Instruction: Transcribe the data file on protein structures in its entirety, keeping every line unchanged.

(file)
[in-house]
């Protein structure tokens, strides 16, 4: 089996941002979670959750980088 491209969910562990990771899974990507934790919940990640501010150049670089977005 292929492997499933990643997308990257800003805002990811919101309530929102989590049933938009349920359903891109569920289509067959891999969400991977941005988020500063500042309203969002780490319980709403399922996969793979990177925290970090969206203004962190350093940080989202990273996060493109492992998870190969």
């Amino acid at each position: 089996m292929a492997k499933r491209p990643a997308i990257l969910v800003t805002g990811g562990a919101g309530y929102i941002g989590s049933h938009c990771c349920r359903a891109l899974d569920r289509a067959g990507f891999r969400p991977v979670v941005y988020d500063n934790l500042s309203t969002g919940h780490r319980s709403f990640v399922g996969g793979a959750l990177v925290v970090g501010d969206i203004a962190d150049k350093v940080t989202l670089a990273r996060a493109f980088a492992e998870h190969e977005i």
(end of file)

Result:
[in-house]
């Protein structure tokens, strides 16, 4: 089996941002979670959750980088 491209969910562990990771899974990507934790919940990640501010150049670089977005 292929492997499933990643997308990257800003805002990811919101309530929102989590049933938009349920359903891109569920289509067959891999969400991977941005988020500063500042309203969002780490319980709403399922996969793979990177925290970090969206203004962190350093940080989202990273996060493109492992998870190969």
């Amino acid at each position: 089996m292929a492997k499933r491209p990643a997308i990257l969910v800003t805002g990811g562990a919101g309530y929102i941002g989590s049933h938009c990771c349920r359903a891109l899974d569920r289509a067959g990507f891999r969400p991977v979670v941005y988020d500063n934790l500042s309203t969002g919940h780490r319980s709403f990640v399922g996969g793979a959750l990177v925290v970090g501010d969206i203004a962190d150049k350093v940080t989202l670089a990273r996060a493109f980088a492992e998870h190969e977005i």